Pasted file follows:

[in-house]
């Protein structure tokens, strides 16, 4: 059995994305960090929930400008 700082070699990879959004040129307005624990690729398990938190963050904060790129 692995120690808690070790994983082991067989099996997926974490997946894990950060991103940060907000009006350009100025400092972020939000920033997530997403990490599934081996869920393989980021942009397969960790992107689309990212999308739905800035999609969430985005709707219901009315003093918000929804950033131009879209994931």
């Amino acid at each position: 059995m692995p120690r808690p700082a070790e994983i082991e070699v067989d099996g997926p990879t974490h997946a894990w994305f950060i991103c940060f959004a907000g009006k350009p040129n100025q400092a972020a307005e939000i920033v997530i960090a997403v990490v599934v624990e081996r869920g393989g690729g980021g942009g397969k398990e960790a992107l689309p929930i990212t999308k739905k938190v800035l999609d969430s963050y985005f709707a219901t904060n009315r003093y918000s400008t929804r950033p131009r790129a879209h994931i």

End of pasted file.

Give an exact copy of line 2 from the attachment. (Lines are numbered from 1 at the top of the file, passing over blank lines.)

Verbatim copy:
């Protein structure tokens, strides 16, 4: 059995994305960090929930400008 700082070699990879959004040129307005624990690729398990938190963050904060790129 692995120690808690070790994983082991067989099996997926974490997946894990950060991103940060907000009006350009100025400092972020939000920033997530997403990490599934081996869920393989980021942009397969960790992107689309990212999308739905800035999609969430985005709707219901009315003093918000929804950033131009879209994931």